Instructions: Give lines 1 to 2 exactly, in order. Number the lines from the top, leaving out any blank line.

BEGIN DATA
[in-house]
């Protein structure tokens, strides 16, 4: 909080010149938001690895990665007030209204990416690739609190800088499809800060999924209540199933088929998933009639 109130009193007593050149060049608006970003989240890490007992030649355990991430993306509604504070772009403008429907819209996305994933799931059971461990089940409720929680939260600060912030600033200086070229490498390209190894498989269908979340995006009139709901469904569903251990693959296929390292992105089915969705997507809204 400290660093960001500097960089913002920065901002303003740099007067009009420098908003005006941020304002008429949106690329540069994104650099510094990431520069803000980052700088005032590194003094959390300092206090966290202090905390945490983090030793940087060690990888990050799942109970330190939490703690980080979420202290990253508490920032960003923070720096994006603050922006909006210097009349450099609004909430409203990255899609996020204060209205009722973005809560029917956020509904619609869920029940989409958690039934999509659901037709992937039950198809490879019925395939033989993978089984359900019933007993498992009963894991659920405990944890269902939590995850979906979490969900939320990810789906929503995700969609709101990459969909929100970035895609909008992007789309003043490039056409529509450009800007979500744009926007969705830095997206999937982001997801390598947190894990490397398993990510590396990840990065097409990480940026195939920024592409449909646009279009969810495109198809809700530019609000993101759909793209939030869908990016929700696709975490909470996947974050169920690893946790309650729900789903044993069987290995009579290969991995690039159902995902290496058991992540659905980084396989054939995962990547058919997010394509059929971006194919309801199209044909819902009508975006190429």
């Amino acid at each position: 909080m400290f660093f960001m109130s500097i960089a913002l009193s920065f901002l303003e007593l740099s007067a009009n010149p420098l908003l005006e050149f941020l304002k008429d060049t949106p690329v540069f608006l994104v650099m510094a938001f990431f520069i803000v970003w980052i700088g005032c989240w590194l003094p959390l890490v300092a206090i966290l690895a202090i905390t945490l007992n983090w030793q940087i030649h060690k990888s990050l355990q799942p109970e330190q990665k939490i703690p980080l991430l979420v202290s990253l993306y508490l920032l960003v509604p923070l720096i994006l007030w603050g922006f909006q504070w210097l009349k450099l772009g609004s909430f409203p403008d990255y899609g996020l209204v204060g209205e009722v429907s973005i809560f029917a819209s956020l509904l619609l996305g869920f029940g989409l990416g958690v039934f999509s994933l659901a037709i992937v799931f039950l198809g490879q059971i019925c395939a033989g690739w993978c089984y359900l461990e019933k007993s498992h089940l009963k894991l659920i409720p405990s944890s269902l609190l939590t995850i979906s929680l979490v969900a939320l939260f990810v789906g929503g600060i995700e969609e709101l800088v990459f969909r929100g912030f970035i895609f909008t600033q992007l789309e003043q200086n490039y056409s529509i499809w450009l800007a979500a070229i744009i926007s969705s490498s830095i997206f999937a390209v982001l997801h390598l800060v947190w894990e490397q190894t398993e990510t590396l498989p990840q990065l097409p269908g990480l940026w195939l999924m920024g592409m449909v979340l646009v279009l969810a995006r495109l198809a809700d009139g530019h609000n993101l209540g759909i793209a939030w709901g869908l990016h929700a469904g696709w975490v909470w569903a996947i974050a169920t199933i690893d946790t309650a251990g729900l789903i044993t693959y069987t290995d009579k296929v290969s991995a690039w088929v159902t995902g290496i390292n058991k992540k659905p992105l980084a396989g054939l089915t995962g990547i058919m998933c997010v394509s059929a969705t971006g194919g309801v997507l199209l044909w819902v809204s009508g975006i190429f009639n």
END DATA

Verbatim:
[in-house]
């Protein structure tokens, strides 16, 4: 909080010149938001690895990665007030209204990416690739609190800088499809800060999924209540199933088929998933009639 109130009193007593050149060049608006970003989240890490007992030649355990991430993306509604504070772009403008429907819209996305994933799931059971461990089940409720929680939260600060912030600033200086070229490498390209190894498989269908979340995006009139709901469904569903251990693959296929390292992105089915969705997507809204 400290660093960001500097960089913002920065901002303003740099007067009009420098908003005006941020304002008429949106690329540069994104650099510094990431520069803000980052700088005032590194003094959390300092206090966290202090905390945490983090030793940087060690990888990050799942109970330190939490703690980080979420202290990253508490920032960003923070720096994006603050922006909006210097009349450099609004909430409203990255899609996020204060209205009722973005809560029917956020509904619609869920029940989409958690039934999509659901037709992937039950198809490879019925395939033989993978089984359900019933007993498992009963894991659920405990944890269902939590995850979906979490969900939320990810789906929503995700969609709101990459969909929100970035895609909008992007789309003043490039056409529509450009800007979500744009926007969705830095997206999937982001997801390598947190894990490397398993990510590396990840990065097409990480940026195939920024592409449909646009279009969810495109198809809700530019609000993101759909793209939030869908990016929700696709975490909470996947974050169920690893946790309650729900789903044993069987290995009579290969991995690039159902995902290496058991992540659905980084396989054939995962990547058919997010394509059929971006194919309801199209044909819902009508975006190429």